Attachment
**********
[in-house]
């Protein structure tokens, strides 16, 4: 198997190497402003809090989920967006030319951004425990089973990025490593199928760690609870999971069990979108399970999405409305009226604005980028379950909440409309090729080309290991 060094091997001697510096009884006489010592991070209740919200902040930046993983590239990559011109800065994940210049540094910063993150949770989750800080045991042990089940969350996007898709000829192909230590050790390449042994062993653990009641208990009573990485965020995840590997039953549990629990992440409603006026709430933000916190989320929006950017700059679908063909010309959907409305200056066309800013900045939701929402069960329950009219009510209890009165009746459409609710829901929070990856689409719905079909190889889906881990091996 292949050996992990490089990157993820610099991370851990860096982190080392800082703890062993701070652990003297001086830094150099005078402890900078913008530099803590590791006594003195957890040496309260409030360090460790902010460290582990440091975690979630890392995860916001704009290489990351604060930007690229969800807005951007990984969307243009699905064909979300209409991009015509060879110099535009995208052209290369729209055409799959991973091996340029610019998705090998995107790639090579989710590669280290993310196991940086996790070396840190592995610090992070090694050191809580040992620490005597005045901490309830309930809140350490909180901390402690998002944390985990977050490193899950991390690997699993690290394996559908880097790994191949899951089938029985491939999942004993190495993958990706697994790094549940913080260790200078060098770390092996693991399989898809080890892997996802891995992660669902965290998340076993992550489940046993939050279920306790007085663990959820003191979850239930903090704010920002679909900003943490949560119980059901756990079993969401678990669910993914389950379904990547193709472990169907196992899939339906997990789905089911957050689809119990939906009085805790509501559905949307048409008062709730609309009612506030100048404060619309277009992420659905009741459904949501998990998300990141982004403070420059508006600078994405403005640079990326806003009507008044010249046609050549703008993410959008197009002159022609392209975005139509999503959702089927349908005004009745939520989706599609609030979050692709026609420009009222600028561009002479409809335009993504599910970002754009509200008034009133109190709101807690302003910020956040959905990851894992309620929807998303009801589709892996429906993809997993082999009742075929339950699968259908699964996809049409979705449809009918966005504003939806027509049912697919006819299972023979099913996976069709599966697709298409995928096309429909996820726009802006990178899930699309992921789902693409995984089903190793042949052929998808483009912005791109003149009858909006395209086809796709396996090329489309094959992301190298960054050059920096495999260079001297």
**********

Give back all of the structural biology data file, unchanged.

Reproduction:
[in-house]
């Protein structure tokens, strides 16, 4: 198997190497402003809090989920967006030319951004425990089973990025490593199928760690609870999971069990979108399970999405409305009226604005980028379950909440409309090729080309290991 060094091997001697510096009884006489010592991070209740919200902040930046993983590239990559011109800065994940210049540094910063993150949770989750800080045991042990089940969350996007898709000829192909230590050790390449042994062993653990009641208990009573990485965020995840590997039953549990629990992440409603006026709430933000916190989320929006950017700059679908063909010309959907409305200056066309800013900045939701929402069960329950009219009510209890009165009746459409609710829901929070990856689409719905079909190889889906881990091996 292949050996992990490089990157993820610099991370851990860096982190080392800082703890062993701070652990003297001086830094150099005078402890900078913008530099803590590791006594003195957890040496309260409030360090460790902010460290582990440091975690979630890392995860916001704009290489990351604060930007690229969800807005951007990984969307243009699905064909979300209409991009015509060879110099535009995208052209290369729209055409799959991973091996340029610019998705090998995107790639090579989710590669280290993310196991940086996790070396840190592995610090992070090694050191809580040992620490005597005045901490309830309930809140350490909180901390402690998002944390985990977050490193899950991390690997699993690290394996559908880097790994191949899951089938029985491939999942004993190495993958990706697994790094549940913080260790200078060098770390092996693991399989898809080890892997996802891995992660669902965290998340076993992550489940046993939050279920306790007085663990959820003191979850239930903090704010920002679909900003943490949560119980059901756990079993969401678990669910993914389950379904990547193709472990169907196992899939339906997990789905089911957050689809119990939906009085805790509501559905949307048409008062709730609309009612506030100048404060619309277009992420659905009741459904949501998990998300990141982004403070420059508006600078994405403005640079990326806003009507008044010249046609050549703008993410959008197009002159022609392209975005139509999503959702089927349908005004009745939520989706599609609030979050692709026609420009009222600028561009002479409809335009993504599910970002754009509200008034009133109190709101807690302003910020956040959905990851894992309620929807998303009801589709892996429906993809997993082999009742075929339950699968259908699964996809049409979705449809009918966005504003939806027509049912697919006819299972023979099913996976069709599966697709298409995928096309429909996820726009802006990178899930699309992921789902693409995984089903190793042949052929998808483009912005791109003149009858909006395209086809796709396996090329489309094959992301190298960054050059920096495999260079001297």